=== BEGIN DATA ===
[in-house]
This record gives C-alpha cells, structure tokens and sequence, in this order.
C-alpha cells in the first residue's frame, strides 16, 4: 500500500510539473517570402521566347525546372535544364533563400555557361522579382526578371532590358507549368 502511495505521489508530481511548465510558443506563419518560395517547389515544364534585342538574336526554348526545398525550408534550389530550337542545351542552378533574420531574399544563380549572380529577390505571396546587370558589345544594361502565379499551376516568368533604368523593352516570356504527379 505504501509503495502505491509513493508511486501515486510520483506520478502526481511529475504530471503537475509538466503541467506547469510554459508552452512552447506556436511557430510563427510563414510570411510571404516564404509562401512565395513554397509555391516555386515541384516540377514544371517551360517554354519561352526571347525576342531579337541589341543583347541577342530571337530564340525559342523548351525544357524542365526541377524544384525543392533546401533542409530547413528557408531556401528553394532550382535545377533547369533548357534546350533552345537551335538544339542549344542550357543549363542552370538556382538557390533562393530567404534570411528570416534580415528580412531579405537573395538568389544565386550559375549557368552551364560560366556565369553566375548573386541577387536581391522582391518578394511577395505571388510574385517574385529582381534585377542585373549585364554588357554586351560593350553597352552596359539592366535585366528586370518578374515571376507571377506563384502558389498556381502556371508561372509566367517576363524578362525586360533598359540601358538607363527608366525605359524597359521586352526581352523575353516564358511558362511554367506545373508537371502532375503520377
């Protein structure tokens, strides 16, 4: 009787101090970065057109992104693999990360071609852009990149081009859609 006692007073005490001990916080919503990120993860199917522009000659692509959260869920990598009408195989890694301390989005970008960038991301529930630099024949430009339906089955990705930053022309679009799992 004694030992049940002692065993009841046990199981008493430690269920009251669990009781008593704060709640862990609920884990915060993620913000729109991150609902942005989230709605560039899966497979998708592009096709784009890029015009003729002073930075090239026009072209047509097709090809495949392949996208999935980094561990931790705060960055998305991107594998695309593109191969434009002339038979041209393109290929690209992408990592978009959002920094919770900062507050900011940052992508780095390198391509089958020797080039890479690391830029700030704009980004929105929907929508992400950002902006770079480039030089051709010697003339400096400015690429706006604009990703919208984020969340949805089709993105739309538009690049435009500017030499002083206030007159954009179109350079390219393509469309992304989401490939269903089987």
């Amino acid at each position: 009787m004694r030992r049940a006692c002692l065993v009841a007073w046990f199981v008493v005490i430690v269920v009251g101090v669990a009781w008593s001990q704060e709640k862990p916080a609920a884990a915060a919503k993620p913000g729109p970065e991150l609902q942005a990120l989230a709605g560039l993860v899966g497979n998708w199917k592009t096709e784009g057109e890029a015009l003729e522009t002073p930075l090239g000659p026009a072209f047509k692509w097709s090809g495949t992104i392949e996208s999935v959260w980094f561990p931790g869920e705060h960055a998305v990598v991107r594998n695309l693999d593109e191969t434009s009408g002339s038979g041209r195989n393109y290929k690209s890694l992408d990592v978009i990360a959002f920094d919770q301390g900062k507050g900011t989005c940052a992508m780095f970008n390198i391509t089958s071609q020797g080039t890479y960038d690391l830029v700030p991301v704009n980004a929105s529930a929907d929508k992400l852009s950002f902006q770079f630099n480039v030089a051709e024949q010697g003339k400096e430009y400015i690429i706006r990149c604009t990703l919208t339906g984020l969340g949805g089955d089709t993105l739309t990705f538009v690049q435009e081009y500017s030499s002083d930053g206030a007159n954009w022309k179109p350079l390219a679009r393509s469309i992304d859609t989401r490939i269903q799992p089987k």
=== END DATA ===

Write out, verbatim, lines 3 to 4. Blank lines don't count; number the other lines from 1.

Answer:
C-alpha cells in the first residue's frame, strides 16, 4: 500500500510539473517570402521566347525546372535544364533563400555557361522579382526578371532590358507549368 502511495505521489508530481511548465510558443506563419518560395517547389515544364534585342538574336526554348526545398525550408534550389530550337542545351542552378533574420531574399544563380549572380529577390505571396546587370558589345544594361502565379499551376516568368533604368523593352516570356504527379 505504501509503495502505491509513493508511486501515486510520483506520478502526481511529475504530471503537475509538466503541467506547469510554459508552452512552447506556436511557430510563427510563414510570411510571404516564404509562401512565395513554397509555391516555386515541384516540377514544371517551360517554354519561352526571347525576342531579337541589341543583347541577342530571337530564340525559342523548351525544357524542365526541377524544384525543392533546401533542409530547413528557408531556401528553394532550382535545377533547369533548357534546350533552345537551335538544339542549344542550357543549363542552370538556382538557390533562393530567404534570411528570416534580415528580412531579405537573395538568389544565386550559375549557368552551364560560366556565369553566375548573386541577387536581391522582391518578394511577395505571388510574385517574385529582381534585377542585373549585364554588357554586351560593350553597352552596359539592366535585366528586370518578374515571376507571377506563384502558389498556381502556371508561372509566367517576363524578362525586360533598359540601358538607363527608366525605359524597359521586352526581352523575353516564358511558362511554367506545373508537371502532375503520377
């Protein structure tokens, strides 16, 4: 009787101090970065057109992104693999990360071609852009990149081009859609 006692007073005490001990916080919503990120993860199917522009000659692509959260869920990598009408195989890694301390989005970008960038991301529930630099024949430009339906089955990705930053022309679009799992 004694030992049940002692065993009841046990199981008493430690269920009251669990009781008593704060709640862990609920884990915060993620913000729109991150609902942005989230709605560039899966497979998708592009096709784009890029015009003729002073930075090239026009072209047509097709090809495949392949996208999935980094561990931790705060960055998305991107594998695309593109191969434009002339038979041209393109290929690209992408990592978009959002920094919770900062507050900011940052992508780095390198391509089958020797080039890479690391830029700030704009980004929105929907929508992400950002902006770079480039030089051709010697003339400096400015690429706006604009990703919208984020969340949805089709993105739309538009690049435009500017030499002083206030007159954009179109350079390219393509469309992304989401490939269903089987």